Diasporas are increasingly garnering attention as contributors to economic and social development in their countries of origin. Remittances from international migrants to developing countries alone are three times the amount of official development assistance. Diasporas have both the desire and capacity to invest in their countries of origin, but as discussed in our last blog post (Why Diaspora Investing is a Burgeoning Trend), there exists several barriers to diaspora capital flows including lack of information, widespread legal challenges, and the growing need for financial intermediaries. U.S. diasporas value transparency, tax deductions, and the ability to invest in entrepreneurship, but they are often restricted from investing due to strict investor regulations. Perhaps the solution is a well-established IRSphilanthropic vehicle called a donor advised fund (DAF), which can be tailored to appeal to the diaspora.
Donor advised funds are charitable giving vehicles administered by public charities into which donors can make tax deductible donations. A portion of the assets leave the DAF in the form of grants to qualified nonprofits when donors make grant recommendations; the remainder of the assets are reinvested in securities until they are recommended for grants. DAFs in the U.S. hold nearly $54 billion in assets. The largest DAFs are managed by the charitable trusts of Schwab, Vanguard, and Fidelity, with the majority of their grants going to domestic nonprofits and their assets being invested in U.S. securities.
Given their tax-effectiveness, flexibility, and convenience, donor advised funds may represent an untapped international giving vehicle for the diaspora. DAFs will especially appeal to diasporas with institutionalized cultures of philanthropy, such as the Filipino diaspora. The U.S. Filipino diaspora has a history of sending tax-deductible donations to Philippine NGOs through partner intermediaries and sister organizations which serve as conduits for donations. That’s why The Aspen Institute Diaspora Investment Alliance (DIA) is partnering with Charities Aid Foundation (CAF) America and the Commission on Filipinos Overseas (CFO) to launch the Philippine Philanthropic Fund (PPF), a donor advised fund targeting the Filipino diaspora.
PPF will enable the diaspora to engage in both strategic grant making and indirect investing by making grants to local NGOs and investing DAF assets in the Philippines. It will greatly increase the access points of DAFs, which are usually targeted at upper-income earners, by allowing diaspora members to donate as little as $100. PPF will further enable diaspora to support economic growth by investing PPF assets in capital markets, bonds, social enterprises, and specialized vehicles for humanitarian response. For instance, a portion of assets could be allocated to a humanitarian assistance fund so that in the event of a future typhoon or earthquake, they could be immediately deployed via working capital loans to local disaster recovery NGOs. PPF will be supported by a NGO Transparency Portal, which will leverage CFO’s local knowledge and networks to standardize, validate, and aggregate important information about Philippine NGOs into a central database. DIA envisions a network of local NGO Transparency Portals that collectively provide diaspora populations, bilateral/multilateral organizations, and foundations with information on local NGOs to stimulate donations.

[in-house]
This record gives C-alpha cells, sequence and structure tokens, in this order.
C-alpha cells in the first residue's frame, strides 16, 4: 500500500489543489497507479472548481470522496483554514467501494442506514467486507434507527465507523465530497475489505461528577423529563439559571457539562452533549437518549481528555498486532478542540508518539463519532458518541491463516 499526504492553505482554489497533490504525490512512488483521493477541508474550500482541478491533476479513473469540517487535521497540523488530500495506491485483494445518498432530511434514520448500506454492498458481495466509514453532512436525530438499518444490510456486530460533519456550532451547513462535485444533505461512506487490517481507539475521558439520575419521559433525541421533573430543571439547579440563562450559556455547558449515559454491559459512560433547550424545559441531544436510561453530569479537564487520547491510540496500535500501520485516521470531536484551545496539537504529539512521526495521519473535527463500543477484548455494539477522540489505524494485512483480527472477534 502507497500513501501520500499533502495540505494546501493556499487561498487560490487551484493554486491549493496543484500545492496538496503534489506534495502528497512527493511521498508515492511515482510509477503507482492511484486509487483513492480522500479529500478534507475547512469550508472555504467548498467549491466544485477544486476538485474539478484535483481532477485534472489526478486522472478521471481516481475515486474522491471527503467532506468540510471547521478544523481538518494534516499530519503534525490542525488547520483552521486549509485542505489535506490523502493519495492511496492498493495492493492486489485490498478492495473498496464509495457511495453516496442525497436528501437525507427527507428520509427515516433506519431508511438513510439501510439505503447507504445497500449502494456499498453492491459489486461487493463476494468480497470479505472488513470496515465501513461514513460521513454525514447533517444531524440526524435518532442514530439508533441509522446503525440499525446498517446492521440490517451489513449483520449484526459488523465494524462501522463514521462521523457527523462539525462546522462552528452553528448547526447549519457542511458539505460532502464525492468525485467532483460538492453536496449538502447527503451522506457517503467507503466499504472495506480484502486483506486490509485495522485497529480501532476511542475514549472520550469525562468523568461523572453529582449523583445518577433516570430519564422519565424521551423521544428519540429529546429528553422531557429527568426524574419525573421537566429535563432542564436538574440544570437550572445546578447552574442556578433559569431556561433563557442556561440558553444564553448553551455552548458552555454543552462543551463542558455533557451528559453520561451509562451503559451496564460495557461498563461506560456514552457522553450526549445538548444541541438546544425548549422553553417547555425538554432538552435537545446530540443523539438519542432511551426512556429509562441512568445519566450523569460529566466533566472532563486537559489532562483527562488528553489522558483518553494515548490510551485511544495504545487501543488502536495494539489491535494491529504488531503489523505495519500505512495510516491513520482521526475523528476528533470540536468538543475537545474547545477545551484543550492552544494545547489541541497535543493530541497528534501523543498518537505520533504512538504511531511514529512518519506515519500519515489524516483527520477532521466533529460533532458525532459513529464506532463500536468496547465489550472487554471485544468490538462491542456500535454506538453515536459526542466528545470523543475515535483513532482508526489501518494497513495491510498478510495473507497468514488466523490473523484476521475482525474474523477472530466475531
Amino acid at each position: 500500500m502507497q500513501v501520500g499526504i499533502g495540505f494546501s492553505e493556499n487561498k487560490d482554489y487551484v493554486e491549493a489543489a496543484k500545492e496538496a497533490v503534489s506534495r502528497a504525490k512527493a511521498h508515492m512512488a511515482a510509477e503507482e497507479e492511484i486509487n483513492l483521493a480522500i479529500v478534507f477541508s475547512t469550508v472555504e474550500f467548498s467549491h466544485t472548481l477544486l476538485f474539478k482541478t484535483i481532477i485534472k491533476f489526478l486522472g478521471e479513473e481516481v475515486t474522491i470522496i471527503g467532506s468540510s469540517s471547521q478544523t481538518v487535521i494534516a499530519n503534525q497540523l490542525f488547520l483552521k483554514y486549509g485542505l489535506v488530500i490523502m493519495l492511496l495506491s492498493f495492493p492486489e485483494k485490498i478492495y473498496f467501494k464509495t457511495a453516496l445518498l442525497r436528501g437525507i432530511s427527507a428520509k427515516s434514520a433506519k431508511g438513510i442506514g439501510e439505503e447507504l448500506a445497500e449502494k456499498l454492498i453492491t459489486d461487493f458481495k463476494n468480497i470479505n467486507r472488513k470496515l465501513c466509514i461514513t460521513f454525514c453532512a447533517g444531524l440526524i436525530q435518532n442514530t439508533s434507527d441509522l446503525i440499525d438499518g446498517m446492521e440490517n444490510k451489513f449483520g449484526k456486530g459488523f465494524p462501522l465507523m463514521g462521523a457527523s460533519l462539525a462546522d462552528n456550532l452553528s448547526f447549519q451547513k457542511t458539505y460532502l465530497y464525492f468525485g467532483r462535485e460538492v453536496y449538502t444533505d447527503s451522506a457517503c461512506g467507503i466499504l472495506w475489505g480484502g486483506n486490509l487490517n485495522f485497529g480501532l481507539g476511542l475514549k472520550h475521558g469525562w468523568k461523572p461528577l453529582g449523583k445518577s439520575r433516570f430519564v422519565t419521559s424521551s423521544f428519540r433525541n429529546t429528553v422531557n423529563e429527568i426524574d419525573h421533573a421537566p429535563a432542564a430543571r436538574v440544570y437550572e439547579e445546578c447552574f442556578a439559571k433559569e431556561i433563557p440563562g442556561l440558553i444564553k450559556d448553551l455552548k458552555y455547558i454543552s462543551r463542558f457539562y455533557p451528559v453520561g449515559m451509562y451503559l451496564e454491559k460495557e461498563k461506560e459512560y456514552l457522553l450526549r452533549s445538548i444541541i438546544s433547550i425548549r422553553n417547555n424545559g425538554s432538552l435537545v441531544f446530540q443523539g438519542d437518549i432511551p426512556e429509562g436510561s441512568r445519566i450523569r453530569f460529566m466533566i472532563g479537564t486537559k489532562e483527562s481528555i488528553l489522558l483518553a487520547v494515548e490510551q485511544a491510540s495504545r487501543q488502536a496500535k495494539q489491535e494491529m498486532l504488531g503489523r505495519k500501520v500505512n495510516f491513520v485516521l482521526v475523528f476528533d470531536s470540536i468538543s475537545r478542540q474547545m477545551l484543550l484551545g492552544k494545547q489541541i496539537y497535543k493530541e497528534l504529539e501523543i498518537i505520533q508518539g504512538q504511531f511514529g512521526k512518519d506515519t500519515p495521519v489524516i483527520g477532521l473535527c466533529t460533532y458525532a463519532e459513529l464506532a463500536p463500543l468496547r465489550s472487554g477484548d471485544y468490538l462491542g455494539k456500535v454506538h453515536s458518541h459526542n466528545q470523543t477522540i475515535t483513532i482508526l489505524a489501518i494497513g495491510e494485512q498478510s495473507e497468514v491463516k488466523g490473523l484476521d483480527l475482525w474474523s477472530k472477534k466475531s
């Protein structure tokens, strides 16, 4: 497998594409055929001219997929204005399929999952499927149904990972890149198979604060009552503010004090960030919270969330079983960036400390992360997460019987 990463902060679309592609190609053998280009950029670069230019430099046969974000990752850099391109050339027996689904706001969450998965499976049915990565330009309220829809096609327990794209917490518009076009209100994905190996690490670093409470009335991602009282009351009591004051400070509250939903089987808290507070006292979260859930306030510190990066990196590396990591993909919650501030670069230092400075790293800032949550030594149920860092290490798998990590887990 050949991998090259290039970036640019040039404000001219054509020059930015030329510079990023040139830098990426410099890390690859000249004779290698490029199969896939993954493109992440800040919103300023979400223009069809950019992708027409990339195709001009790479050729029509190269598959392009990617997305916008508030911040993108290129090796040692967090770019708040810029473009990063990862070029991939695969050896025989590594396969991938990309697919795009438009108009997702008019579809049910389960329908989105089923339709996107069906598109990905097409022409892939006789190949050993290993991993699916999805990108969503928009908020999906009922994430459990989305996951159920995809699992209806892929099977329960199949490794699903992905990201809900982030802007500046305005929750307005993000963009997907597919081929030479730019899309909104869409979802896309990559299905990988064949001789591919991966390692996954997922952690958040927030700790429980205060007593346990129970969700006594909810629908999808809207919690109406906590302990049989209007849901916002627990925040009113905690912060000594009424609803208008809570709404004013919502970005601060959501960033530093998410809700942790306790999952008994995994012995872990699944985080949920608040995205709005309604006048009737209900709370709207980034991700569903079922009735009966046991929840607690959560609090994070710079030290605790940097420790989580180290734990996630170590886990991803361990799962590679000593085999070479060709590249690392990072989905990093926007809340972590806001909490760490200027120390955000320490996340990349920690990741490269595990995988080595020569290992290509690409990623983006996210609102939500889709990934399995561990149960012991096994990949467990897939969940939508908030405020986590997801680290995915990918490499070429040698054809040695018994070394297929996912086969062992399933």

The expansion of diaspora capital flows beyond remittances provides an unrivaled opportunity for investment in local economic and social development. When presented with additional economic incentives married with diaspora home country connections, a viable option is mobilizing diaspora capital via Diaspora Advised Funds, donor advised funds targeting specific diaspora groups and their countries of origin.
DIA is in the process of developing Diaspora Advised Funds and NGO Transparency Portals for India, Kenya, and the Philippines.
This post first appeared on The World Bank People Move Blog.
Publication does not imply endorsement of views by the World Economic Forum.
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Author: Alexander Dixon is the Director of DIA. Pooja Virani is a senior program associate at the Aspen Institute.